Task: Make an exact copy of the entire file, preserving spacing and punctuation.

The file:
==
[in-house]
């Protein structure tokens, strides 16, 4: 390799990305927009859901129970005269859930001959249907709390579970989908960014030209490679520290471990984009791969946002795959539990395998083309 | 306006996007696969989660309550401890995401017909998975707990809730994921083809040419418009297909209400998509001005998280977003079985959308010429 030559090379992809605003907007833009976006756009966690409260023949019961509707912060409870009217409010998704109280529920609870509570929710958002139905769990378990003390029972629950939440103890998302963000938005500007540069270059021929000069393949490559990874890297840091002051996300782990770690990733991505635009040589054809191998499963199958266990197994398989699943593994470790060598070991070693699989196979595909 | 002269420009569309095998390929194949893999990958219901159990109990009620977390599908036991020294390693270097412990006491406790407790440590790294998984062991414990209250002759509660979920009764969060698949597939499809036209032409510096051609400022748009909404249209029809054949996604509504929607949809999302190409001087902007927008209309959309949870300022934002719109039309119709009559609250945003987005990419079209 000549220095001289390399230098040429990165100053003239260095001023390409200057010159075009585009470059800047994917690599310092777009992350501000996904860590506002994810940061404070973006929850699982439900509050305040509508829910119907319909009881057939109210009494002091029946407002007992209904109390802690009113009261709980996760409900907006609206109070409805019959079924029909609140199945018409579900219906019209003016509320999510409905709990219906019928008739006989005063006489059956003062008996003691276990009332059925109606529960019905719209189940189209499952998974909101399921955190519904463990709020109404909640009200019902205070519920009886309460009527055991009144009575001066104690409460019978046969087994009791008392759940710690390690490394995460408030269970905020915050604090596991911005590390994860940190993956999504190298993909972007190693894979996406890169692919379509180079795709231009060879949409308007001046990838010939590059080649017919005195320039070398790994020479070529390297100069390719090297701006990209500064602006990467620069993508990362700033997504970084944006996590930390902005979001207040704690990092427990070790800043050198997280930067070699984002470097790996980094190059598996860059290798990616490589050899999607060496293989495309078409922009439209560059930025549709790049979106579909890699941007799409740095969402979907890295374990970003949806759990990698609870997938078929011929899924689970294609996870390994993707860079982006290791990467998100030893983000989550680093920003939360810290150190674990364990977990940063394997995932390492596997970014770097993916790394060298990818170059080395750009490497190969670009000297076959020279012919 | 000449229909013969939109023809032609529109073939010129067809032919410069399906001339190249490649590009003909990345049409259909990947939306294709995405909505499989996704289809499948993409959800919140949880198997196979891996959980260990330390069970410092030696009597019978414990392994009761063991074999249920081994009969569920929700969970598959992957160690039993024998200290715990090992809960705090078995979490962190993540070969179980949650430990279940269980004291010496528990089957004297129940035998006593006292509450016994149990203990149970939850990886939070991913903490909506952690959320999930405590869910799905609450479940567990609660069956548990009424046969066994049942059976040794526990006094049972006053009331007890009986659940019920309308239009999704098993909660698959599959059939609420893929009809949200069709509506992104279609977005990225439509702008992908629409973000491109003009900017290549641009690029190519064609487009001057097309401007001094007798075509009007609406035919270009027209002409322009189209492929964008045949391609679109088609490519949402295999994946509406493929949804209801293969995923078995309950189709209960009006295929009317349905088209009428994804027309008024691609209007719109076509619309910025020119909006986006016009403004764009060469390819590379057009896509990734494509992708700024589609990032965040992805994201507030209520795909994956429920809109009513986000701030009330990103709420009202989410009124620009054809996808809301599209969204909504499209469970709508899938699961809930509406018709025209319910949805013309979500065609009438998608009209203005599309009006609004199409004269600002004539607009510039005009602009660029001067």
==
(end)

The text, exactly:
[in-house]
């Protein structure tokens, strides 16, 4: 390799990305927009859901129970005269859930001959249907709390579970989908960014030209490679520290471990984009791969946002795959539990395998083309 | 306006996007696969989660309550401890995401017909998975707990809730994921083809040419418009297909209400998509001005998280977003079985959308010429 030559090379992809605003907007833009976006756009966690409260023949019961509707912060409870009217409010998704109280529920609870509570929710958002139905769990378990003390029972629950939440103890998302963000938005500007540069270059021929000069393949490559990874890297840091002051996300782990770690990733991505635009040589054809191998499963199958266990197994398989699943593994470790060598070991070693699989196979595909 | 002269420009569309095998390929194949893999990958219901159990109990009620977390599908036991020294390693270097412990006491406790407790440590790294998984062991414990209250002759509660979920009764969060698949597939499809036209032409510096051609400022748009909404249209029809054949996604509504929607949809999302190409001087902007927008209309959309949870300022934002719109039309119709009559609250945003987005990419079209 000549220095001289390399230098040429990165100053003239260095001023390409200057010159075009585009470059800047994917690599310092777009992350501000996904860590506002994810940061404070973006929850699982439900509050305040509508829910119907319909009881057939109210009494002091029946407002007992209904109390802690009113009261709980996760409900907006609206109070409805019959079924029909609140199945018409579900219906019209003016509320999510409905709990219906019928008739006989005063006489059956003062008996003691276990009332059925109606529960019905719209189940189209499952998974909101399921955190519904463990709020109404909640009200019902205070519920009886309460009527055991009144009575001066104690409460019978046969087994009791008392759940710690390690490394995460408030269970905020915050604090596991911005590390994860940190993956999504190298993909972007190693894979996406890169692919379509180079795709231009060879949409308007001046990838010939590059080649017919005195320039070398790994020479070529390297100069390719090297701006990209500064602006990467620069993508990362700033997504970084944006996590930390902005979001207040704690990092427990070790800043050198997280930067070699984002470097790996980094190059598996860059290798990616490589050899999607060496293989495309078409922009439209560059930025549709790049979106579909890699941007799409740095969402979907890295374990970003949806759990990698609870997938078929011929899924689970294609996870390994993707860079982006290791990467998100030893983000989550680093920003939360810290150190674990364990977990940063394997995932390492596997970014770097993916790394060298990818170059080395750009490497190969670009000297076959020279012919 | 000449229909013969939109023809032609529109073939010129067809032919410069399906001339190249490649590009003909990345049409259909990947939306294709995405909505499989996704289809499948993409959800919140949880198997196979891996959980260990330390069970410092030696009597019978414990392994009761063991074999249920081994009969569920929700969970598959992957160690039993024998200290715990090992809960705090078995979490962190993540070969179980949650430990279940269980004291010496528990089957004297129940035998006593006292509450016994149990203990149970939850990886939070991913903490909506952690959320999930405590869910799905609450479940567990609660069956548990009424046969066994049942059976040794526990006094049972006053009331007890009986659940019920309308239009999704098993909660698959599959059939609420893929009809949200069709509506992104279609977005990225439509702008992908629409973000491109003009900017290549641009690029190519064609487009001057097309401007001094007798075509009007609406035919270009027209002409322009189209492929964008045949391609679109088609490519949402295999994946509406493929949804209801293969995923078995309950189709209960009006295929009317349905088209009428994804027309008024691609209007719109076509619309910025020119909006986006016009403004764009060469390819590379057009896509990734494509992708700024589609990032965040992805994201507030209520795909994956429920809109009513986000701030009330990103709420009202989410009124620009054809996808809301599209969204909504499209469970709508899938699961809930509406018709025209319910949805013309979500065609009438998608009209203005599309009006609004199409004269600002004539607009510039005009602009660029001067």